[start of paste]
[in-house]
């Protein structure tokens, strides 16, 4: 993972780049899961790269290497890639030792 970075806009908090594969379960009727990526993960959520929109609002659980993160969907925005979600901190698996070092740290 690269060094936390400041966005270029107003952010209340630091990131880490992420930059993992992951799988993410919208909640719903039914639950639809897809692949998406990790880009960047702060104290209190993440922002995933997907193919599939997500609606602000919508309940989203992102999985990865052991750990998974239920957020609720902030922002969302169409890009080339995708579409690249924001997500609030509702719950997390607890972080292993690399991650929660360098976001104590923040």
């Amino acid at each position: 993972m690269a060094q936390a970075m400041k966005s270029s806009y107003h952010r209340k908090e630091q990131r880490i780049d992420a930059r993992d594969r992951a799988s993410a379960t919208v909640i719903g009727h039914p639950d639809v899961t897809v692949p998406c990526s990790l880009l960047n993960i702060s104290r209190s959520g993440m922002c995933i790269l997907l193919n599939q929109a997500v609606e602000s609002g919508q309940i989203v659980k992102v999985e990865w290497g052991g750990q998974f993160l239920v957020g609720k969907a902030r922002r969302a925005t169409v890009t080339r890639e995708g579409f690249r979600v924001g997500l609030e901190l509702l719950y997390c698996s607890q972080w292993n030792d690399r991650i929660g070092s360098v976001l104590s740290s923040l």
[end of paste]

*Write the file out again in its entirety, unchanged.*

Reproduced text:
[in-house]
């Protein structure tokens, strides 16, 4: 993972780049899961790269290497890639030792 970075806009908090594969379960009727990526993960959520929109609002659980993160969907925005979600901190698996070092740290 690269060094936390400041966005270029107003952010209340630091990131880490992420930059993992992951799988993410919208909640719903039914639950639809897809692949998406990790880009960047702060104290209190993440922002995933997907193919599939997500609606602000919508309940989203992102999985990865052991750990998974239920957020609720902030922002969302169409890009080339995708579409690249924001997500609030509702719950997390607890972080292993690399991650929660360098976001104590923040």
């Amino acid at each position: 993972m690269a060094q936390a970075m400041k966005s270029s806009y107003h952010r209340k908090e630091q990131r880490i780049d992420a930059r993992d594969r992951a799988s993410a379960t919208v909640i719903g009727h039914p639950d639809v899961t897809v692949p998406c990526s990790l880009l960047n993960i702060s104290r209190s959520g993440m922002c995933i790269l997907l193919n599939q929109a997500v609606e602000s609002g919508q309940i989203v659980k992102v999985e990865w290497g052991g750990q998974f993160l239920v957020g609720k969907a902030r922002r969302a925005t169409v890009t080339r890639e995708g579409f690249r979600v924001g997500l609030e901190l509702l719950y997390c698996s607890q972080w292993n030792d690399r991650i929660g070092s360098v976001l104590s740290s923040l």